Tuesday, January 31, 2023


The newest issue of CSL: The Bulletin of the New York C.S. Lewis Society arrived today. The lead essay introduces Subversive: Christ, Culture, and the Shocking Dorothy L. Sayers by Chrystal Downing. It includes several references to the relationship between C.S. Lewis and Sayers. I have ordered the book.

Margaret Goodman, author of the extended review, begins by quoting from the first page of the book.
When Dorothy L. Sayers died in 1957, C.S. Lewis wept. Though she sometimes sharply criticized his opinions, Lewis delighted in Sayers's ability to communicate subversive perceptions in snappy, sometimes hilarious ways, even if at his expense. In fact, when asked near the end of his life to name authors that influenced his spiritual life, Lewis identified four: two specialists on mysticism, G.K. Chesterton, and Dorothy L. Sayers.
.... Like Martin Luther and William Tyndale, who did the first English translation of the Bible working directly from the Hebrew and Greek texts, Sayers's goal was to preserve the foundation of Christianity. Sayers was not concerned with what people thought of her; her commitment was to clarify what are the components of true Christian dogma, which Downing defines: "Dogma is the unchanging foundation — the orthodoxy — upon which the architecture of Christianity is solidly built, enabling it to accommodate renovations as culture changes." It was important to Sayers to separate her own opinion from the integrity of church doctrine: "Nothing would induce me to 'set down my religious beliefs and convictions.' Setting down what I understand to be the church's beliefs and convictions is a different matter." Clarity on this distinction was important when Sayers defined as heresies such beliefs as not believing that Jesus was fully God or the opposite — that he was not really human. This is not disagreement with HER beliefs; it is contrary to the beliefs of the church. ....

Sayers always freely admitted that she had a prejudice against emotional worship experiences because she could not relate to them. To C.S. Lewis she wrote, "All spiritual experience is a closed book to me; in that respect I have been tone-deaf from birth." She asserted that she could identify no moment of conversion, having believed in Christ's death and resurrection her whole life. "I am quite without the thing known as 'inner light' or 'spiritual experience': On the contrary, she defined her attraction to Christianity as intellectual. She used the expression "passionate intellect" to describe her love for the way that "Christian doctrine can explain not only the existence of good and evil, but also God's sacrificial love for humanity." Most of all, she believed Christian dogma to be TRUE!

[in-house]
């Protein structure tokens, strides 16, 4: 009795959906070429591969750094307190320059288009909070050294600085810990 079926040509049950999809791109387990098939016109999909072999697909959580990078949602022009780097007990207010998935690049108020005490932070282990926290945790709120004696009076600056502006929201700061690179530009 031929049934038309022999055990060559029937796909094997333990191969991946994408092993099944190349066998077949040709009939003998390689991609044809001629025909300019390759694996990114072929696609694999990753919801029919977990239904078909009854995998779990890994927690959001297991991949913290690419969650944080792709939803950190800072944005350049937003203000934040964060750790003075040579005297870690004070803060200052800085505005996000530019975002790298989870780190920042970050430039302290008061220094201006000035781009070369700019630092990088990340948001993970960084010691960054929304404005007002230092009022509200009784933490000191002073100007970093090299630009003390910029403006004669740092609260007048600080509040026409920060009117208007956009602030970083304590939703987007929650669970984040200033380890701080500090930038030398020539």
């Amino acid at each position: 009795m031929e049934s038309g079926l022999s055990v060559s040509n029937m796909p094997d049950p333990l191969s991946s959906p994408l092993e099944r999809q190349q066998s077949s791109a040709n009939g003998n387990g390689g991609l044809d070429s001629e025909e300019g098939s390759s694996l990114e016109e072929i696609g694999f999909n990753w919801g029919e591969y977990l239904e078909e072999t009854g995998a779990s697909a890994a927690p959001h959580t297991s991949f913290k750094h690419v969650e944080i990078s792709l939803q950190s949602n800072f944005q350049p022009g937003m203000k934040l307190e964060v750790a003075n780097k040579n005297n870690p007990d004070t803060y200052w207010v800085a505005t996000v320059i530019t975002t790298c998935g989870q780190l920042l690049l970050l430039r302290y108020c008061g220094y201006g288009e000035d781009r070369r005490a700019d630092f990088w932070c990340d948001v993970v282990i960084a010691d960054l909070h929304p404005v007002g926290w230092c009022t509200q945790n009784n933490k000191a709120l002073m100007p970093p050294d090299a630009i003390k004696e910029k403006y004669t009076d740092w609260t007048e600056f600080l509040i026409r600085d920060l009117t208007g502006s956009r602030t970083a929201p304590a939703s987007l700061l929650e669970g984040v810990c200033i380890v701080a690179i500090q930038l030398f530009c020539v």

Sayers rejected the idea that all believers are called upon to evangelize. On the contrary, in I Corinthians, Romans, and Ephesians, St. Paul emphasizes that the church is made up of members with different gifts, only one of which is evangelism. Sayers believed that God had granted her the gift of teaching, which was important to her because she was appalled by intellectual sloppiness.
I haven't got a pastoral mind or a passion to convert people, but I hate having my intellect outraged by imbecile ignorance and by the monstrous distortions of fact which the average heathen accepts as being "Christianity" (and from which he mostly naturally revolts.)
Sayers gave lectures and radio talks, wrote newspaper and magazine articles, books, and plays in order to educate people about the facts of Christian doctrine. Though her stated goal is not to evangelize, she attracts people to faith by appealing to their intellects, not their emotions:
It is fatal to let people suppose that Christianity is only a mode of feeling; It is vitally necessary to insist that it is first and foremost a rational explanation of the universe. It is hopeless to offer Christianity as a vaguely idealistic aspiration of a simple and consoling kind; it is, on the contrary, a hard, tough, exacting, and complex doctrine, steeped in a drastic and uncompromising realism.
That is only a small sample from the review. I very much look forward to the book. I've posted much both about and by Sayers on this blog.

Margaret Goodman, "An Introduction to Subversive by Chrystal Downing," CSL, November/December, 2022.

1 comment:

  1. Anonymous5:12 AM

    “had a prejudice against emotional worship” I’ve often thought this and tend to find comfort from the Lord, not be how I “feel” but by what I know to be true. I am looking forward to reading this book. Thank you.


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